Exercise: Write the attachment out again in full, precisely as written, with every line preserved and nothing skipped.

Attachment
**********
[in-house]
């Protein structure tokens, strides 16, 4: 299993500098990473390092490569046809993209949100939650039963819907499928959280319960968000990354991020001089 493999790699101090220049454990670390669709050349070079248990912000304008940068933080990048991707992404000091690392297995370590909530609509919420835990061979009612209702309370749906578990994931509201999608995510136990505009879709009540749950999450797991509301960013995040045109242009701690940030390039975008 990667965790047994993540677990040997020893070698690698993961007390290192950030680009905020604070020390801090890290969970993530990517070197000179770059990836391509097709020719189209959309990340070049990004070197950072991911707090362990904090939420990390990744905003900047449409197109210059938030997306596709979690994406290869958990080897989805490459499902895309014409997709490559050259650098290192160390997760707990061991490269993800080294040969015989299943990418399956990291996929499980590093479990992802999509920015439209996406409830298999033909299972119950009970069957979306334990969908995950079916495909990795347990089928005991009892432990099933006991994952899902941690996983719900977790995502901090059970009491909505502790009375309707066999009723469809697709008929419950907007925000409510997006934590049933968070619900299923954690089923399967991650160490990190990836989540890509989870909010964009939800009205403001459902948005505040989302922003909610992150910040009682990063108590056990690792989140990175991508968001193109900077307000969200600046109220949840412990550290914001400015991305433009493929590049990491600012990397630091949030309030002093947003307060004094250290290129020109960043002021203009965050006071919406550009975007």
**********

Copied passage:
[in-house]
């Protein structure tokens, strides 16, 4: 299993500098990473390092490569046809993209949100939650039963819907499928959280319960968000990354991020001089 493999790699101090220049454990670390669709050349070079248990912000304008940068933080990048991707992404000091690392297995370590909530609509919420835990061979009612209702309370749906578990994931509201999608995510136990505009879709009540749950999450797991509301960013995040045109242009701690940030390039975008 990667965790047994993540677990040997020893070698690698993961007390290192950030680009905020604070020390801090890290969970993530990517070197000179770059990836391509097709020719189209959309990340070049990004070197950072991911707090362990904090939420990390990744905003900047449409197109210059938030997306596709979690994406290869958990080897989805490459499902895309014409997709490559050259650098290192160390997760707990061991490269993800080294040969015989299943990418399956990291996929499980590093479990992802999509920015439209996406409830298999033909299972119950009970069957979306334990969908995950079916495909990795347990089928005991009892432990099933006991994952899902941690996983719900977790995502901090059970009491909505502790009375309707066999009723469809697709008929419950907007925000409510997006934590049933968070619900299923954690089923399967991650160490990190990836989540890509989870909010964009939800009205403001459902948005505040989302922003909610992150910040009682990063108590056990690792989140990175991508968001193109900077307000969200600046109220949840412990550290914001400015991305433009493929590049990491600012990397630091949030309030002093947003307060004094250290290129020109960043002021203009965050006071919406550009975007």